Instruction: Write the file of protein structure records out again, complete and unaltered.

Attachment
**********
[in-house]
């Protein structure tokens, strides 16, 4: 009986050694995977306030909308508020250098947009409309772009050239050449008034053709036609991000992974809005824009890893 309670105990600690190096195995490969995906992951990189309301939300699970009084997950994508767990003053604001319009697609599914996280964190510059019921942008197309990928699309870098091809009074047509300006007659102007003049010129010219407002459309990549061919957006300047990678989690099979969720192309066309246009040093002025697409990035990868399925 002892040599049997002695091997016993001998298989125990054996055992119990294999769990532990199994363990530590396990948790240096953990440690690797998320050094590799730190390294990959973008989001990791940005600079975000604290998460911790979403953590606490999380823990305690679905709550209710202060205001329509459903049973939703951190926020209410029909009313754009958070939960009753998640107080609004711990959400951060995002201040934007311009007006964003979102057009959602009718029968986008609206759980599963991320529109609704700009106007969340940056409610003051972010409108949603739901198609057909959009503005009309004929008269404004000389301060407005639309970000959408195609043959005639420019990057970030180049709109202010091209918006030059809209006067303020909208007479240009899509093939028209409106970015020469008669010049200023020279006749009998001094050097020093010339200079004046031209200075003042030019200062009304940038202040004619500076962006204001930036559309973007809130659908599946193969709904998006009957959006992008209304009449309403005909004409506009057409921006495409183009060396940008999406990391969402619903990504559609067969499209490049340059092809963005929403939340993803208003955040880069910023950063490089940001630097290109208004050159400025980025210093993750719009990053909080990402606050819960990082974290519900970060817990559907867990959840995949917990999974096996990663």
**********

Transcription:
[in-house]
């Protein structure tokens, strides 16, 4: 009986050694995977306030909308508020250098947009409309772009050239050449008034053709036609991000992974809005824009890893 309670105990600690190096195995490969995906992951990189309301939300699970009084997950994508767990003053604001319009697609599914996280964190510059019921942008197309990928699309870098091809009074047509300006007659102007003049010129010219407002459309990549061919957006300047990678989690099979969720192309066309246009040093002025697409990035990868399925 002892040599049997002695091997016993001998298989125990054996055992119990294999769990532990199994363990530590396990948790240096953990440690690797998320050094590799730190390294990959973008989001990791940005600079975000604290998460911790979403953590606490999380823990305690679905709550209710202060205001329509459903049973939703951190926020209410029909009313754009958070939960009753998640107080609004711990959400951060995002201040934007311009007006964003979102057009959602009718029968986008609206759980599963991320529109609704700009106007969340940056409610003051972010409108949603739901198609057909959009503005009309004929008269404004000389301060407005639309970000959408195609043959005639420019990057970030180049709109202010091209918006030059809209006067303020909208007479240009899509093939028209409106970015020469008669010049200023020279006749009998001094050097020093010339200079004046031209200075003042030019200062009304940038202040004619500076962006204001930036559309973007809130659908599946193969709904998006009957959006992008209304009449309403005909004409506009057409921006495409183009060396940008999406990391969402619903990504559609067969499209490049340059092809963005929403939340993803208003955040880069910023950063490089940001630097290109208004050159400025980025210093993750719009990053909080990402606050819960990082974290519900970060817990559907867990959840995949917990999974096996990663």